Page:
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4 thoughts on “Reason #6 to Stop Subsidizing Transit:
Private Transit Works

  1. LazyReader

    Virtually everything the federal government subsidizes becomes more expensive or fails. Government taxes everything they perceive to be evil, subsidizes everything they perceive to be good.

    Through the mid-20th century, private transit companies served the vast majority of American cities. After World War II, these companies operated profitable, if declining, businesses in the face of rising automobile ownership. A handicap was that transit companies were considered public utilities and highly regulated. They had to seek government permission for route changes, fare increases, and other service changes. They operated privately, but had to ask government for permission to implement change. 1964 with the Urban Mass Transit Act. The act promised federal capital grants to public agencies that took over private transit companies. Within a decade, the private transit industry was virtually wiped out, replaced almost completely by tax-subsidized public agencies.

    Agencies run by public employee unions, which demand a great deal of compensation which accounts for a great deal of transits operating cost. Unions are fine in the private sector, they negotiate. Now unions conspire with politicians to rip off taxpayers. politicians get union political support by granting government workers generous pensions and health benefits. After those politicians leave office, taxpayers are liable for trillions in unfunded promises.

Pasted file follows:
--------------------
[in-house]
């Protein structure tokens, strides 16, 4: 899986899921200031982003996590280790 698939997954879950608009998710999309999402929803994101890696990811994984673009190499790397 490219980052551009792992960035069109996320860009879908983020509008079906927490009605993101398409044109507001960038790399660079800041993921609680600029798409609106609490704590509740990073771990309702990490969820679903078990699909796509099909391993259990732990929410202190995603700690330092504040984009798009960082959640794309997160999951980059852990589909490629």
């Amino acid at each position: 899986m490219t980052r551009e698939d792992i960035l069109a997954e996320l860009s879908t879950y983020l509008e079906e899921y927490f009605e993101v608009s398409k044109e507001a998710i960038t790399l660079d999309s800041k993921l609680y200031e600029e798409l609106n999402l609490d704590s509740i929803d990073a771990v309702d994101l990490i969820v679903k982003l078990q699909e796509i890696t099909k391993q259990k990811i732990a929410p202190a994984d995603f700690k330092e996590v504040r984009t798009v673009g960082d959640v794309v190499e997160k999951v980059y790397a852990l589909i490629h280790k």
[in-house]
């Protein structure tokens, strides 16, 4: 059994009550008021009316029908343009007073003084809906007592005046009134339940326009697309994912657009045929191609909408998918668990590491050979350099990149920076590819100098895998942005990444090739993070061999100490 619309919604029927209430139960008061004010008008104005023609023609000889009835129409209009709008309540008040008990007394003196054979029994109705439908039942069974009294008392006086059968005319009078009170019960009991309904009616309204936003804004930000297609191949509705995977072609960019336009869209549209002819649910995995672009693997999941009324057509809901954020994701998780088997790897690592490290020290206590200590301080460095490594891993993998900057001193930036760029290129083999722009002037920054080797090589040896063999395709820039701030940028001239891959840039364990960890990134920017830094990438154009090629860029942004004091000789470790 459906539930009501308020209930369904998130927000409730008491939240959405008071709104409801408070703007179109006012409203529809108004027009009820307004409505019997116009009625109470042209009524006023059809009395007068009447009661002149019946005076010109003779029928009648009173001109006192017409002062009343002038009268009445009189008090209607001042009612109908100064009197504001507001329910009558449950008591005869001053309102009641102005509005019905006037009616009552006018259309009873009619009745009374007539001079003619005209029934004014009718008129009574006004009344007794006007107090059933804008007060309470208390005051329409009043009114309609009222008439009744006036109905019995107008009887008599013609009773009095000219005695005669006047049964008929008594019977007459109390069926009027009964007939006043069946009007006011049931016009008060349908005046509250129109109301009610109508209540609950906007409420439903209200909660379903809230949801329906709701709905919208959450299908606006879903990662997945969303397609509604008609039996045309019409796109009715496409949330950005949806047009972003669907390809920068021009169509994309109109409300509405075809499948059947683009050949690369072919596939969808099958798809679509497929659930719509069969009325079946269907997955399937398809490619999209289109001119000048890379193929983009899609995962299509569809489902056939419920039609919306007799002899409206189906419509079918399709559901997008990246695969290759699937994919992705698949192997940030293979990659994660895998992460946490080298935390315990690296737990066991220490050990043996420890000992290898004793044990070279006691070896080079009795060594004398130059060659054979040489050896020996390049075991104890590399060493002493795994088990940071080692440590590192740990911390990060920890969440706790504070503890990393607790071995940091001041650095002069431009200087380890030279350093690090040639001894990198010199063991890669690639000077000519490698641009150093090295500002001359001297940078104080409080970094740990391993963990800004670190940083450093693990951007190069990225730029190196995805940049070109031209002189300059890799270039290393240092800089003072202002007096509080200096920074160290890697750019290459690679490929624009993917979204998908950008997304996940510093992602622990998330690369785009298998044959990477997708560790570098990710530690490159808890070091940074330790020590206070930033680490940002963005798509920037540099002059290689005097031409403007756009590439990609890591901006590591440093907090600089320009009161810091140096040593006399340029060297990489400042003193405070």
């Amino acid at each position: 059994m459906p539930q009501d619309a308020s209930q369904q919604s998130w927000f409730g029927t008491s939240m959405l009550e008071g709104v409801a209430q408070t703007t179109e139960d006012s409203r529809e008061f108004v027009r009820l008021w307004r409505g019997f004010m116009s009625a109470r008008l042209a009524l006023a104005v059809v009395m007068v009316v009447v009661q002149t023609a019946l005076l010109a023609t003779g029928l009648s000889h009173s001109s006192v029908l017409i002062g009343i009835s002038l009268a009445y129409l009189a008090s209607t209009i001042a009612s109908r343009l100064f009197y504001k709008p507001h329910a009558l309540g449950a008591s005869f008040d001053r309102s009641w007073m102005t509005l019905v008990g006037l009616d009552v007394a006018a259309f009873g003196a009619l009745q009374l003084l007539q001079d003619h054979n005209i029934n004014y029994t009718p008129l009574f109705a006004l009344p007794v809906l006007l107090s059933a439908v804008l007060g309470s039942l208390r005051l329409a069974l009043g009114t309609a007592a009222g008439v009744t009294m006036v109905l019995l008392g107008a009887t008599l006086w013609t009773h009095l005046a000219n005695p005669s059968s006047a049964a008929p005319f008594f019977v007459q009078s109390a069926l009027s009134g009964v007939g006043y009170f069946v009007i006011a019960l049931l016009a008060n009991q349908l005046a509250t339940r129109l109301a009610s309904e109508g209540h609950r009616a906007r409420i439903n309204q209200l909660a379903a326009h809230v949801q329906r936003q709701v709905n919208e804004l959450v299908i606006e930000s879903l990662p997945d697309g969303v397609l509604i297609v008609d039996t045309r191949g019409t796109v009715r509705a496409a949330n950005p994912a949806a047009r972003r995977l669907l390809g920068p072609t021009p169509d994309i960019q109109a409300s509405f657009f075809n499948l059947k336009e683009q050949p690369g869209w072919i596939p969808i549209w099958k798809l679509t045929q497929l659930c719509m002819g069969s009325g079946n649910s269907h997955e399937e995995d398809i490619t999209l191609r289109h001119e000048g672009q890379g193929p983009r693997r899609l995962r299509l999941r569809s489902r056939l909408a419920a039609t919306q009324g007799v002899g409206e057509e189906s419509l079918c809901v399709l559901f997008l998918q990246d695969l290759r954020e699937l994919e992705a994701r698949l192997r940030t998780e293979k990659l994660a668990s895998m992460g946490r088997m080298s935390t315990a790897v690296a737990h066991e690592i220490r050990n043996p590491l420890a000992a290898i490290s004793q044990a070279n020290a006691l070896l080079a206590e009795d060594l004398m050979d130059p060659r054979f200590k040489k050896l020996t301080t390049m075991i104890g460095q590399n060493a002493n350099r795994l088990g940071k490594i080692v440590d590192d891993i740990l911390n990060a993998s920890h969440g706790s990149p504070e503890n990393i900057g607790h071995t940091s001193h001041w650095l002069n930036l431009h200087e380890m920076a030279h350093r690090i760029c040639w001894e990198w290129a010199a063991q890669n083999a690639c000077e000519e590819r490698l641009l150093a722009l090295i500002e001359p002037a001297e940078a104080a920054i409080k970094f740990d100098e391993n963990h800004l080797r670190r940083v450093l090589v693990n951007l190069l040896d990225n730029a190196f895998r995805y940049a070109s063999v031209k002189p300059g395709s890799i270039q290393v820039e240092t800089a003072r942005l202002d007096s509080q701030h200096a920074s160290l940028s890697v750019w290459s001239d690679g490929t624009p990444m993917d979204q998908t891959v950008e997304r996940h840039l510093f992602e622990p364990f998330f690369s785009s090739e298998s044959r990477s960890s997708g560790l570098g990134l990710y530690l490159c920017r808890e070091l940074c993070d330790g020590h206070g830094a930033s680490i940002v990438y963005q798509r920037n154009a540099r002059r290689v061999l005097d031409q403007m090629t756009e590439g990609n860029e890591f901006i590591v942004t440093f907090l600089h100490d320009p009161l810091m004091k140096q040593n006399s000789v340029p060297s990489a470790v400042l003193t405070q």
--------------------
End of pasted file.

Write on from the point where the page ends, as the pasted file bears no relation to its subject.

“It is impossible to bargain with government” Those aren’t Republican words either. That was George Meany the former president of the AFL-CIO in 1955. while government unions are common today, but the labor movement once thought that idea absurd. The founders of labor movement viewed unions as the gateway to workers obtaining more profits they helped create. But government dont generate profits, they merely negotiate for more tax money. Even Franklin Roosevelt considered this to be “unthinkable and intolerable”. Government collective bargaining means voters have no final say on public policy. Instead their representatives must negotiate spending and policy with unions. Up until the 1950’s unions widely agreed collective bargaining in the government sector had no place. But starting in Wisconsin in 1959 states began to allow it and now it’s become widespread; a result…now unions can now insist and lobby for laws that serve their interests. This is why governments go broke! The mayors, governors and presidents that sign this legislation; they’re just not equipped to handle the 17 million people in America that work in the public sector.

  2. msetty

    Well, the Feds aren’t going to defund transit. They just passed a continuing resolution good through September 30th (end of the Federal fiscal year) that extends the Obama budget including the Amtrak long distance trains, TIGER funding, and New Starts. So much for Trump’s “skinny budget.”

  3. forastero

    My experience with RTD in Denver contracting out routes isn’t positive. I don’t use public transit much but the route I live on is one of the privatized routes. I took the Skyride downtown from the airport. Transferred to my local route. The local bus was filthy. Sunflower seed shells scattered everywhere. The windows were so scratched you couldn’t read street signs. The shock absorbers were non-existent. Going over the joists on the Colfax viaduct felt like going over railroad tracks without a railroad track crossing. Other times I’ve had to use the bus, the air conditioning didn’t work and the windows don’t open. I also notice that when I see a bus broken down along side the road, or just blocking a traffic lane, it’s a privately contracted bus.

    My problem with all of this is that I pay RTD taxes. I’m getting poorer service when I use public transit than those who do not live on privatized routes. Less bang for my buck.